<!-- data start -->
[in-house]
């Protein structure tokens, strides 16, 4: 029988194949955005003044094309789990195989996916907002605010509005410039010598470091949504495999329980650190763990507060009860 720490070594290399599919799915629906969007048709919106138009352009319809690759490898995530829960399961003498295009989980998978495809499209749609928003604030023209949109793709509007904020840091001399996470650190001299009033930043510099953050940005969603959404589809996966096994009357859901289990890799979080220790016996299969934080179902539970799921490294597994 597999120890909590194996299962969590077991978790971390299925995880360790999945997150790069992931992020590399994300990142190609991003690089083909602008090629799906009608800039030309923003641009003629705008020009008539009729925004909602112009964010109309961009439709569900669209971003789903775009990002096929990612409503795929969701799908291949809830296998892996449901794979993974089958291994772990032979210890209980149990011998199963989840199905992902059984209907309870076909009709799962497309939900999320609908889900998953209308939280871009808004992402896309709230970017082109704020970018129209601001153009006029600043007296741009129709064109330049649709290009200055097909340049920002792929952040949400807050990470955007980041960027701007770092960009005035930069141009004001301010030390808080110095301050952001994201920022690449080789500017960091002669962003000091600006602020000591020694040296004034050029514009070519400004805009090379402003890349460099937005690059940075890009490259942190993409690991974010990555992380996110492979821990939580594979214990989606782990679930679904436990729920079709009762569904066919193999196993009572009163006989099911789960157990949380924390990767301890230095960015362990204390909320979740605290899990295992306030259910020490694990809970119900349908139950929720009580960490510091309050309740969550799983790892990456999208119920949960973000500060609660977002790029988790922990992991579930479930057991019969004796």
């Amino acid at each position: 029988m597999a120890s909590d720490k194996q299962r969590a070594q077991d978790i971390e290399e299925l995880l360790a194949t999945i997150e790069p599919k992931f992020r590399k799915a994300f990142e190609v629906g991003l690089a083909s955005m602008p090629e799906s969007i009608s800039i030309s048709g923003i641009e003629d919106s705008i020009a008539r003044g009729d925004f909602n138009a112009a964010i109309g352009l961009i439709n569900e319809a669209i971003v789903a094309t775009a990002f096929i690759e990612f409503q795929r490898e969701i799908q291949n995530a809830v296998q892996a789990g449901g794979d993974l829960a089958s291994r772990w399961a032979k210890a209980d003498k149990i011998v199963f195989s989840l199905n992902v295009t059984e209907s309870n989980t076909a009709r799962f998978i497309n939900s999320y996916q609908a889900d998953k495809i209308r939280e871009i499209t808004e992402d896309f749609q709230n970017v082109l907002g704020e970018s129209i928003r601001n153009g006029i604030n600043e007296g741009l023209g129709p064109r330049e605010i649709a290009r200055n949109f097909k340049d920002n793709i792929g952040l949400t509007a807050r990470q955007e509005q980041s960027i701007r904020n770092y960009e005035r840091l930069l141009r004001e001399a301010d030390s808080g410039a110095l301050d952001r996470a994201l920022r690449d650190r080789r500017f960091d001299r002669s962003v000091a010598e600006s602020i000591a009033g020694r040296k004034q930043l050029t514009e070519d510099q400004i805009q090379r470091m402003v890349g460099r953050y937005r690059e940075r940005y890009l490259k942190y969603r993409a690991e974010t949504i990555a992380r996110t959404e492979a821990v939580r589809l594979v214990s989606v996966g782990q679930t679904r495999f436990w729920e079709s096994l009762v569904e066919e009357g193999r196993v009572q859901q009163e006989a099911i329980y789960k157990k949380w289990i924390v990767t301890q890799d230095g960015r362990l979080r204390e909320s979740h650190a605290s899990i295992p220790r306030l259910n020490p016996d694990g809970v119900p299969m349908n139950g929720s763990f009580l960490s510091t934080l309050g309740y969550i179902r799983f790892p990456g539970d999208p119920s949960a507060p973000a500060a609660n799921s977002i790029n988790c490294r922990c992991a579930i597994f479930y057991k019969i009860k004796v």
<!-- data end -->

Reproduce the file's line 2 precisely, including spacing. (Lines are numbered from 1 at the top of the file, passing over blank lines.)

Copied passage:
């Protein structure tokens, strides 16, 4: 029988194949955005003044094309789990195989996916907002605010509005410039010598470091949504495999329980650190763990507060009860 720490070594290399599919799915629906969007048709919106138009352009319809690759490898995530829960399961003498295009989980998978495809499209749609928003604030023209949109793709509007904020840091001399996470650190001299009033930043510099953050940005969603959404589809996966096994009357859901289990890799979080220790016996299969934080179902539970799921490294597994 597999120890909590194996299962969590077991978790971390299925995880360790999945997150790069992931992020590399994300990142190609991003690089083909602008090629799906009608800039030309923003641009003629705008020009008539009729925004909602112009964010109309961009439709569900669209971003789903775009990002096929990612409503795929969701799908291949809830296998892996449901794979993974089958291994772990032979210890209980149990011998199963989840199905992902059984209907309870076909009709799962497309939900999320609908889900998953209308939280871009808004992402896309709230970017082109704020970018129209601001153009006029600043007296741009129709064109330049649709290009200055097909340049920002792929952040949400807050990470955007980041960027701007770092960009005035930069141009004001301010030390808080110095301050952001994201920022690449080789500017960091002669962003000091600006602020000591020694040296004034050029514009070519400004805009090379402003890349460099937005690059940075890009490259942190993409690991974010990555992380996110492979821990939580594979214990989606782990679930679904436990729920079709009762569904066919193999196993009572009163006989099911789960157990949380924390990767301890230095960015362990204390909320979740605290899990295992306030259910020490694990809970119900349908139950929720009580960490510091309050309740969550799983790892990456999208119920949960973000500060609660977002790029988790922990992991579930479930057991019969004796």